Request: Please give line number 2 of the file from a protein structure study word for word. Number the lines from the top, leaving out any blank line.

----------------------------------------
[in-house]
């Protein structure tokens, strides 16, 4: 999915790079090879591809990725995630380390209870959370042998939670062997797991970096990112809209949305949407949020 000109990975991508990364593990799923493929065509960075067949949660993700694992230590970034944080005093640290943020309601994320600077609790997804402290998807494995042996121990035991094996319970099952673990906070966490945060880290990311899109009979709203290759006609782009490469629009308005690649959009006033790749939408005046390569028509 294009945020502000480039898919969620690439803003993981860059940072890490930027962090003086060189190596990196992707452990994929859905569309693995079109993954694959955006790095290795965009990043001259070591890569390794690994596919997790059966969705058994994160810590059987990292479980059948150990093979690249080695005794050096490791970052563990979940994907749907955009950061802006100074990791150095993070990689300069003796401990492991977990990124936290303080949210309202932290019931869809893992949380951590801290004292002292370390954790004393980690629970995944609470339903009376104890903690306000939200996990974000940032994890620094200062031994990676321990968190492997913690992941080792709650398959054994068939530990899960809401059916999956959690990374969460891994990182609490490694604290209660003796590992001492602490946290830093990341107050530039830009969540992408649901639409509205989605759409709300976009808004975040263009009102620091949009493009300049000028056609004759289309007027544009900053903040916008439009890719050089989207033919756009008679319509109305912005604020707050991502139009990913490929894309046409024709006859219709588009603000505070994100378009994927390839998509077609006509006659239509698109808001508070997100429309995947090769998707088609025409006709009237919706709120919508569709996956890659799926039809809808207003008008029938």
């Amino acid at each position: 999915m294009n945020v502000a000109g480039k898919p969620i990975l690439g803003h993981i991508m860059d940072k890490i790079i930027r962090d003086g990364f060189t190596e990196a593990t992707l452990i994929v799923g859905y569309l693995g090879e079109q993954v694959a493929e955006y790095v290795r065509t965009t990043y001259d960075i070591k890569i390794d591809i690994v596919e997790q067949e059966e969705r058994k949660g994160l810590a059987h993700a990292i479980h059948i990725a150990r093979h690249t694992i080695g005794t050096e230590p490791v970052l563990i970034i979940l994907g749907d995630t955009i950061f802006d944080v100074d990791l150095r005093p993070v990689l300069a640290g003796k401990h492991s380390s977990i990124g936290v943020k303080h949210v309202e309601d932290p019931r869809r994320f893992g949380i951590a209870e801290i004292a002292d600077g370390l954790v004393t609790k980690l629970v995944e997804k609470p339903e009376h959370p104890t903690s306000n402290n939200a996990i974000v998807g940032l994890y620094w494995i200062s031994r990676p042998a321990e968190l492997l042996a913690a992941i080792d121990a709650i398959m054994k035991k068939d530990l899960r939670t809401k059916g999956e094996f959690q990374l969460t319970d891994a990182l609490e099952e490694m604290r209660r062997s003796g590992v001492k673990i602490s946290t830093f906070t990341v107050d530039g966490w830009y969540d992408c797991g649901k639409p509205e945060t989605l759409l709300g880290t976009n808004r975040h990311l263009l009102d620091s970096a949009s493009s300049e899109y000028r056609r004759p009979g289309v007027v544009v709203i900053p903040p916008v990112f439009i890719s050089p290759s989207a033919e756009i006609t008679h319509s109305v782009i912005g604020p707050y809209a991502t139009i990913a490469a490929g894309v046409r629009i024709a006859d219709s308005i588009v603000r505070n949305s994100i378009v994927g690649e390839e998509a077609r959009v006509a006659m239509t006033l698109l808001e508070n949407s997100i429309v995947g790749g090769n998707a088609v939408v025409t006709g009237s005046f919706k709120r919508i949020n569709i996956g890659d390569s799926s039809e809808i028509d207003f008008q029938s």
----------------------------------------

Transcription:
């Protein structure tokens, strides 16, 4: 999915790079090879591809990725995630380390209870959370042998939670062997797991970096990112809209949305949407949020 000109990975991508990364593990799923493929065509960075067949949660993700694992230590970034944080005093640290943020309601994320600077609790997804402290998807494995042996121990035991094996319970099952673990906070966490945060880290990311899109009979709203290759006609782009490469629009308005690649959009006033790749939408005046390569028509 294009945020502000480039898919969620690439803003993981860059940072890490930027962090003086060189190596990196992707452990994929859905569309693995079109993954694959955006790095290795965009990043001259070591890569390794690994596919997790059966969705058994994160810590059987990292479980059948150990093979690249080695005794050096490791970052563990979940994907749907955009950061802006100074990791150095993070990689300069003796401990492991977990990124936290303080949210309202932290019931869809893992949380951590801290004292002292370390954790004393980690629970995944609470339903009376104890903690306000939200996990974000940032994890620094200062031994990676321990968190492997913690992941080792709650398959054994068939530990899960809401059916999956959690990374969460891994990182609490490694604290209660003796590992001492602490946290830093990341107050530039830009969540992408649901639409509205989605759409709300976009808004975040263009009102620091949009493009300049000028056609004759289309007027544009900053903040916008439009890719050089989207033919756009008679319509109305912005604020707050991502139009990913490929894309046409024709006859219709588009603000505070994100378009994927390839998509077609006509006659239509698109808001508070997100429309995947090769998707088609025409006709009237919706709120919508569709996956890659799926039809809808207003008008029938």